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Dysphagia

Dysphagia is a difficulty in swallowing, either solids or liquids when there is a problem with the neural control of the swallowing process. Screening assessments for dysphagia are essential as the severity progresses to the determine if there is a danger of aspiration or before malnutrition occurs from an insufficient caloric intake. Signs of Dysphagia include trouble chewing food, solids or liquids accidentally entering into your airway, choking, aspiration pneumonia, a feeling your food is stuck in your throat, regurgitation, and reflux. For an in-depth look at the concerns dysphagia presents for superficial siderosis patients please read our article ”The Danger Of Dysphagia”.

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Motor Skills Impairment

Motor skills are motions carried out when the brain, nervous system, and muscles work in concert. The cerebellum is deeply interconnected with sensory-motor areas of the cerebral cortex. Cerebellar ataxia and motor-based neuropathy damage both contribute to the loss or impairment of motor skills. Cerebellar ataxia affects the fine motor skills, small movements like opening a jar, holding a fork, cutting your food or using a small tool. Fine motor skills use the muscles in your fingers, hands, wrists, toes, lips, and tongue. Motor-based neuropathy affects the gross motor skills, the large muscles in the arms, legs, torso, and feet. These skills are responsible for the bigger movements like sitting, standing, walking, running and balance.     Updated: December 15, 2017 Sources: Superficial siderosis is a rare neurologic disease characterized by progressive sensorineural hearing loss, cerebellar ataxia, pyramidal signs, and neuroimaging findings revealing hemosiderin deposits in the spinal and cranial leptomeninges and subpial layer. The disease progresses slowly, and patients may present with mild cognitive impairment, nystagmus, dysmetria, spasticity, dysdiadochokinesia, dysarthria, hyperreflexia, and Babinski signs. Additional features reported include dementia, urinary incontinence, anosmia, ageusia, and anisocoria. Superficial siderosis MedGen UID: 831707 •Concept ID: CN226971 •Finding Orphanet: ORPHA247245 Living With SuperficialSiderosis Website…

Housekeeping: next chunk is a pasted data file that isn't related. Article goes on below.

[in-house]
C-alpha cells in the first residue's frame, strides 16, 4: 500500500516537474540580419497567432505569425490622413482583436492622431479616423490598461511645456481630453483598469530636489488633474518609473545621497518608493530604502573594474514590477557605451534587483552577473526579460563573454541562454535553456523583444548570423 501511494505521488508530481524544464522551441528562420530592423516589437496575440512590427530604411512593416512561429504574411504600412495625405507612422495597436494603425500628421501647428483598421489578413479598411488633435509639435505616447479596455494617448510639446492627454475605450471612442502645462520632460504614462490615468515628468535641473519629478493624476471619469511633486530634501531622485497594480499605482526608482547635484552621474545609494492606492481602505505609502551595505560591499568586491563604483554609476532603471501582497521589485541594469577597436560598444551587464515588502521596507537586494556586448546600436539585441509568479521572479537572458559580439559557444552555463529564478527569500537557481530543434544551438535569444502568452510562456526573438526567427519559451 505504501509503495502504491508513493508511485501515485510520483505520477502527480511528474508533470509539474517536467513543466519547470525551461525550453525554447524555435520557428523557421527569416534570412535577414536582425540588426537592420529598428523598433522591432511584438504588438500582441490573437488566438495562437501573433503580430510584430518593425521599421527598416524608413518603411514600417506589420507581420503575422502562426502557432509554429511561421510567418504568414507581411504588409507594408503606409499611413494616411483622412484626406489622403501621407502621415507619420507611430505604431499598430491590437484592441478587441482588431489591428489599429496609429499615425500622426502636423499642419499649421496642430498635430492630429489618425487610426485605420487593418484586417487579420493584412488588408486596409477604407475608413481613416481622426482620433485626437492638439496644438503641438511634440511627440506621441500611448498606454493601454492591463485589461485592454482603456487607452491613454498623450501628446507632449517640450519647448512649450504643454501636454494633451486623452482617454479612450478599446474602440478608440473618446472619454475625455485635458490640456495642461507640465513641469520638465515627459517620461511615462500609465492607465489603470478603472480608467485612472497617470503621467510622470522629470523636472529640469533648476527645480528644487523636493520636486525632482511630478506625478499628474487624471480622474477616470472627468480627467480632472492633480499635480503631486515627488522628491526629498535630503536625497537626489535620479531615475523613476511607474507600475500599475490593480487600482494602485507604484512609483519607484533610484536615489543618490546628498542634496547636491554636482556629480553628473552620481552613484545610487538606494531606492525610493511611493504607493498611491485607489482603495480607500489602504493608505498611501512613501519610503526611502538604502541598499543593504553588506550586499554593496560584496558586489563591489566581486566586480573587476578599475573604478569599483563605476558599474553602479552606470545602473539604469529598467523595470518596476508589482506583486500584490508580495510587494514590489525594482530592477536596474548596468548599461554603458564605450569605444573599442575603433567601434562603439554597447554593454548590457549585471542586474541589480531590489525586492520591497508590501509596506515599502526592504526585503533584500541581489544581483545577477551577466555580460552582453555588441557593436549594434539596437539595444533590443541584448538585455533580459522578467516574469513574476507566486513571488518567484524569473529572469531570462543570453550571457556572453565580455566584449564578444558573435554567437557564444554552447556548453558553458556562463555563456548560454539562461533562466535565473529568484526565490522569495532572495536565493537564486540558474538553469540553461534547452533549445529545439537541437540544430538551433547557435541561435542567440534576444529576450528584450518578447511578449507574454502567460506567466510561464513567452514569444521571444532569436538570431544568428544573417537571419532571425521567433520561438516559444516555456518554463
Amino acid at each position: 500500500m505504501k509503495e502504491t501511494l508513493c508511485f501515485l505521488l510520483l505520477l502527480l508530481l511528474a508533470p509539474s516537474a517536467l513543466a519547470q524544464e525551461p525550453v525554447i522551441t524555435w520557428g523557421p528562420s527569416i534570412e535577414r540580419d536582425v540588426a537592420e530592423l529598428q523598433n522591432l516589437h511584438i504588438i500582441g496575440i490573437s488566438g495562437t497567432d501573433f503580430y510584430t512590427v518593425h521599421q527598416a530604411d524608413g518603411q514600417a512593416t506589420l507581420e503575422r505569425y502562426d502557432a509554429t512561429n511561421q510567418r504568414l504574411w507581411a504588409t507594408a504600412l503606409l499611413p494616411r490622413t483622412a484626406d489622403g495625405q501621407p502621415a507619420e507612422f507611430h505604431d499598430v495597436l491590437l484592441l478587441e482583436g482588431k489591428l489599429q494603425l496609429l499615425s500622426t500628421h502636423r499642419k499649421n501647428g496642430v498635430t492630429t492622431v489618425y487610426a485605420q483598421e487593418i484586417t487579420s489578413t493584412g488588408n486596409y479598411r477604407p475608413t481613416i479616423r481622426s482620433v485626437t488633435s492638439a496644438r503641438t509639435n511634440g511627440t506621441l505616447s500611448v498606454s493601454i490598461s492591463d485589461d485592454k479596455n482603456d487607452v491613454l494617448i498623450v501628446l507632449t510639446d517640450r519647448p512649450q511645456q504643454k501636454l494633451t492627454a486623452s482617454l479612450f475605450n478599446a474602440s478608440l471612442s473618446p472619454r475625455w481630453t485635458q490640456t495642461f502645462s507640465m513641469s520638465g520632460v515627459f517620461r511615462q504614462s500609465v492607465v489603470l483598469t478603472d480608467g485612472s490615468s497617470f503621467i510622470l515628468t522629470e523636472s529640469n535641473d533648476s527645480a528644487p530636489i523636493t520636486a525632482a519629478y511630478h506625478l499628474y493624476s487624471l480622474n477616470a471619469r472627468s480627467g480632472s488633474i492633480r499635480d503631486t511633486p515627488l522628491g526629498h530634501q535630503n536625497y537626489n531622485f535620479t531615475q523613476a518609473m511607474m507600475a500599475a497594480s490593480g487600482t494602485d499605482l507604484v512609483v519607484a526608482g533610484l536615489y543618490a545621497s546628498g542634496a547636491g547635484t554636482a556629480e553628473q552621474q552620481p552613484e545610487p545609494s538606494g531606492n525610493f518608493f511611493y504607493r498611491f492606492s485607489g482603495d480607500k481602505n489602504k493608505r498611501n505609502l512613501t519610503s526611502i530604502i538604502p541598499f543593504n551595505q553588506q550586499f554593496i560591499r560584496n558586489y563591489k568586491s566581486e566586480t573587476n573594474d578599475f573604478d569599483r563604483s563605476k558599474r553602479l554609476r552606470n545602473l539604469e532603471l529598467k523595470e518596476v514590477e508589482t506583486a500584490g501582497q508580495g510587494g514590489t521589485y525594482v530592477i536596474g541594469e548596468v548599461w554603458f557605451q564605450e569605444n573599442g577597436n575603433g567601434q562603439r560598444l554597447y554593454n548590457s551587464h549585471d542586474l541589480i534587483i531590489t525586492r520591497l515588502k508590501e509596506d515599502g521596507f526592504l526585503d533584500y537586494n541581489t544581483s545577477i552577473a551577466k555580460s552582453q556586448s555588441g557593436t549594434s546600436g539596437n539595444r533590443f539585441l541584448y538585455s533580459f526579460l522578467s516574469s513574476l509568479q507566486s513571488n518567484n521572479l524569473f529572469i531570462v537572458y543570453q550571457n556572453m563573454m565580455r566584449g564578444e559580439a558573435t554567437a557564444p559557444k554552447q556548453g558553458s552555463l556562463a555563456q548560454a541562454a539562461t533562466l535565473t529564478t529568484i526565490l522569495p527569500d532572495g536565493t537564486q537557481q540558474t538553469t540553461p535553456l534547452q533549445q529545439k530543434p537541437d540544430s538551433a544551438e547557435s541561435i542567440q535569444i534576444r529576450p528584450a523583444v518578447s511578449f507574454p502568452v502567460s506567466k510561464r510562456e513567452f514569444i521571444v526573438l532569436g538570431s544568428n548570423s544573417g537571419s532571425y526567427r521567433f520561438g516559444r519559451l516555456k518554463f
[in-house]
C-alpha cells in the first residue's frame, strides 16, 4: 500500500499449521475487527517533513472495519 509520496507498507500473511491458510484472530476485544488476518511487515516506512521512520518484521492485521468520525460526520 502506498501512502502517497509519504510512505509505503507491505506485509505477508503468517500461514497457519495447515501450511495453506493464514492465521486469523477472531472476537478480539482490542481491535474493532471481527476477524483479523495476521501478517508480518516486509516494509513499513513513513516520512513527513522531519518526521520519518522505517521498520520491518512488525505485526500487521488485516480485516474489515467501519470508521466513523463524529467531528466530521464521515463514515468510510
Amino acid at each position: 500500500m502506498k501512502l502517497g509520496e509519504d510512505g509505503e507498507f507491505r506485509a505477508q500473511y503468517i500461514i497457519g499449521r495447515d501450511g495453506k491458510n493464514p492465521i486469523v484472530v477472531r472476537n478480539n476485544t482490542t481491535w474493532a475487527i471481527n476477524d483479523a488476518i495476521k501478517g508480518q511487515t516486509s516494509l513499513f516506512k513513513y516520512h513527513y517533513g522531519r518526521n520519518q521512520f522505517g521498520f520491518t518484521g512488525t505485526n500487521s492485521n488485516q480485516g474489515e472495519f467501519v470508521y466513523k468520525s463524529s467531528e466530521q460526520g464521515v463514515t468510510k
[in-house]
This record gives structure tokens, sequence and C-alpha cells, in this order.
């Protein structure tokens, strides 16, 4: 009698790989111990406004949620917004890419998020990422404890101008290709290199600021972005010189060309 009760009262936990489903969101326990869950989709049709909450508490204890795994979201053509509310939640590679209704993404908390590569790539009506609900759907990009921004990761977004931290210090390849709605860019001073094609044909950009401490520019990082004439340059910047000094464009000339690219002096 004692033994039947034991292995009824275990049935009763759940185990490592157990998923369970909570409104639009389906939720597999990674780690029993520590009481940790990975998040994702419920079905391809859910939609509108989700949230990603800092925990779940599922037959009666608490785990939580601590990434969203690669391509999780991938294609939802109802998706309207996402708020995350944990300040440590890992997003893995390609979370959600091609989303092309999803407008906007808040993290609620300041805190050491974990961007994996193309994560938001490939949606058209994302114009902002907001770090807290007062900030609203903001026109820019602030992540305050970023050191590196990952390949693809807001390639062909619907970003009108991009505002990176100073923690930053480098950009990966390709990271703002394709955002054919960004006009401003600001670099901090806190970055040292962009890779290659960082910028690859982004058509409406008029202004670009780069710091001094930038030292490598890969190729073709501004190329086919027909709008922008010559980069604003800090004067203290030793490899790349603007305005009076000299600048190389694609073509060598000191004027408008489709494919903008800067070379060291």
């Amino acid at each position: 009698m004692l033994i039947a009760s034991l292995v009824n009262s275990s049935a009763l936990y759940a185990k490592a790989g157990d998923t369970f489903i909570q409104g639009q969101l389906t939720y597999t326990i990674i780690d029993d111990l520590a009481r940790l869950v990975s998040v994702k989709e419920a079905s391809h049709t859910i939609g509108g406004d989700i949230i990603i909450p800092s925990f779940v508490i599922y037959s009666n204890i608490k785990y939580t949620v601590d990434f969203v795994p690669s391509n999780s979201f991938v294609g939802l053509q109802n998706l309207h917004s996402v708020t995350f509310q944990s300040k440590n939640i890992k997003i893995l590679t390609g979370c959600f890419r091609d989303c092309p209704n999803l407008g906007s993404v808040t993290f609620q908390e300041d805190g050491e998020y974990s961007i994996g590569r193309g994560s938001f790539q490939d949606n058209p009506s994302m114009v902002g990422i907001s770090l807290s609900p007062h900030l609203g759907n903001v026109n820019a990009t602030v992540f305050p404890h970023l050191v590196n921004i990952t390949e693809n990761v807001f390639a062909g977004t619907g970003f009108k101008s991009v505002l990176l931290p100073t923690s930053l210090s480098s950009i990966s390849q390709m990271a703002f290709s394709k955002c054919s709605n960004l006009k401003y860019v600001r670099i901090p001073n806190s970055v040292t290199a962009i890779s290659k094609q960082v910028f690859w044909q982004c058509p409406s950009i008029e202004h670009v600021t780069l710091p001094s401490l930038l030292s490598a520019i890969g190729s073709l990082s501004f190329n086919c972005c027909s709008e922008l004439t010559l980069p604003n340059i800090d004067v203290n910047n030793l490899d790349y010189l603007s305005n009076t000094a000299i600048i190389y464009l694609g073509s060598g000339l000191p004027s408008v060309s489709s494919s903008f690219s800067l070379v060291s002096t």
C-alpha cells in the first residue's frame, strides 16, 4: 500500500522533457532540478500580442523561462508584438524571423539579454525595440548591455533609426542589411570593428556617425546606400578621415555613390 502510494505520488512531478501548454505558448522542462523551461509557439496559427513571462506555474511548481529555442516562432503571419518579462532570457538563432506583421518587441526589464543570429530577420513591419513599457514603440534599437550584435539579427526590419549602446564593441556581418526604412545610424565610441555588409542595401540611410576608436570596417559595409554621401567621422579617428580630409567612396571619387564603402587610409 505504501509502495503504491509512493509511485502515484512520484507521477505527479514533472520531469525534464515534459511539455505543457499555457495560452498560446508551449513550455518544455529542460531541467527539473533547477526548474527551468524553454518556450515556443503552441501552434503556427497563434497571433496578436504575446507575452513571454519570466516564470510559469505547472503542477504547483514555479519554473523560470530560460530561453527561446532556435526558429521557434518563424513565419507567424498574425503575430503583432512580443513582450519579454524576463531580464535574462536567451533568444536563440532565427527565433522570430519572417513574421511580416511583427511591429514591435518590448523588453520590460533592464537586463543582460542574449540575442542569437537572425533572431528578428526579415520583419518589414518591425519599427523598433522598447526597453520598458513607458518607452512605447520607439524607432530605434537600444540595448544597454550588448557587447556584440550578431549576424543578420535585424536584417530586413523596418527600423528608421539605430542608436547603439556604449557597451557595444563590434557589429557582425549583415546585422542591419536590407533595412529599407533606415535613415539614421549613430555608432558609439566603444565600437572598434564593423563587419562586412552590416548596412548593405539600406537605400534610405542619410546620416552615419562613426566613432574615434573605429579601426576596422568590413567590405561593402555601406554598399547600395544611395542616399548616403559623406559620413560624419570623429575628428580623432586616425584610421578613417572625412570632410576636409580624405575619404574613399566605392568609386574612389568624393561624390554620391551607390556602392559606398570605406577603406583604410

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Myelopathy